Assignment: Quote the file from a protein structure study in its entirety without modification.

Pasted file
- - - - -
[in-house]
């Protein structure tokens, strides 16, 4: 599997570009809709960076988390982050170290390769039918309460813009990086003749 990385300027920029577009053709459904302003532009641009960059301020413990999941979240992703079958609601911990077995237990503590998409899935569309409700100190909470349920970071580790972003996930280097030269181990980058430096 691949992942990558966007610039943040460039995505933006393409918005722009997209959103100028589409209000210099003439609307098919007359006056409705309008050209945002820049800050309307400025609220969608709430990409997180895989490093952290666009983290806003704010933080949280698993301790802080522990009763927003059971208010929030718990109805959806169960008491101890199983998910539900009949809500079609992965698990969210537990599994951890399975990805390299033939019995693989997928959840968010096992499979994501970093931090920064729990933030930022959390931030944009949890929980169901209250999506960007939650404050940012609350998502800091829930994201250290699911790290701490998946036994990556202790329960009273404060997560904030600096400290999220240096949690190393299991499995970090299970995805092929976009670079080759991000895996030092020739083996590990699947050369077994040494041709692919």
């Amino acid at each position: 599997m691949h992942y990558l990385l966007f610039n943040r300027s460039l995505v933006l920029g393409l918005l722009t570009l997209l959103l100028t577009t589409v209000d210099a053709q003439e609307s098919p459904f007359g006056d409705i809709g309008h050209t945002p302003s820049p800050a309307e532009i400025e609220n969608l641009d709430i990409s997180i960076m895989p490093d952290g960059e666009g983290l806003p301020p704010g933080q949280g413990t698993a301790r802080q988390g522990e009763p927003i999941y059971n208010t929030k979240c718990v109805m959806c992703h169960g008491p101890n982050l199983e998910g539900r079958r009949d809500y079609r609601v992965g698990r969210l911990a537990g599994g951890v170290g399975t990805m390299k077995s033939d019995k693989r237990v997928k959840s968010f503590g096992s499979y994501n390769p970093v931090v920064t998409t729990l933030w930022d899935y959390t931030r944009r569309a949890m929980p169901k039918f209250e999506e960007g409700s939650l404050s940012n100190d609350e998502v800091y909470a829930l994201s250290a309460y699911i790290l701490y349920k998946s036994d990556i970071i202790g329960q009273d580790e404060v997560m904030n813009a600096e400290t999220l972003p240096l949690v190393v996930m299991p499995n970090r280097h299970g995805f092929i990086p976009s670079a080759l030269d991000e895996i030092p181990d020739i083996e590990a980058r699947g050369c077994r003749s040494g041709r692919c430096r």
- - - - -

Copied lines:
[in-house]
């Protein structure tokens, strides 16, 4: 599997570009809709960076988390982050170290390769039918309460813009990086003749 990385300027920029577009053709459904302003532009641009960059301020413990999941979240992703079958609601911990077995237990503590998409899935569309409700100190909470349920970071580790972003996930280097030269181990980058430096 691949992942990558966007610039943040460039995505933006393409918005722009997209959103100028589409209000210099003439609307098919007359006056409705309008050209945002820049800050309307400025609220969608709430990409997180895989490093952290666009983290806003704010933080949280698993301790802080522990009763927003059971208010929030718990109805959806169960008491101890199983998910539900009949809500079609992965698990969210537990599994951890399975990805390299033939019995693989997928959840968010096992499979994501970093931090920064729990933030930022959390931030944009949890929980169901209250999506960007939650404050940012609350998502800091829930994201250290699911790290701490998946036994990556202790329960009273404060997560904030600096400290999220240096949690190393299991499995970090299970995805092929976009670079080759991000895996030092020739083996590990699947050369077994040494041709692919």
């Amino acid at each position: 599997m691949h992942y990558l990385l966007f610039n943040r300027s460039l995505v933006l920029g393409l918005l722009t570009l997209l959103l100028t577009t589409v209000d210099a053709q003439e609307s098919p459904f007359g006056d409705i809709g309008h050209t945002p302003s820049p800050a309307e532009i400025e609220n969608l641009d709430i990409s997180i960076m895989p490093d952290g960059e666009g983290l806003p301020p704010g933080q949280g413990t698993a301790r802080q988390g522990e009763p927003i999941y059971n208010t929030k979240c718990v109805m959806c992703h169960g008491p101890n982050l199983e998910g539900r079958r009949d809500y079609r609601v992965g698990r969210l911990a537990g599994g951890v170290g399975t990805m390299k077995s033939d019995k693989r237990v997928k959840s968010f503590g096992s499979y994501n390769p970093v931090v920064t998409t729990l933030w930022d899935y959390t931030r944009r569309a949890m929980p169901k039918f209250e999506e960007g409700s939650l404050s940012n100190d609350e998502v800091y909470a829930l994201s250290a309460y699911i790290l701490y349920k998946s036994d990556i970071i202790g329960q009273d580790e404060v997560m904030n813009a600096e400290t999220l972003p240096l949690v190393v996930m299991p499995n970090r280097h299970g995805f092929i990086p976009s670079a080759l030269d991000e895996i030092p181990d020739i083996e590990a980058r699947g050369c077994r003749s040494g041709r692919c430096r």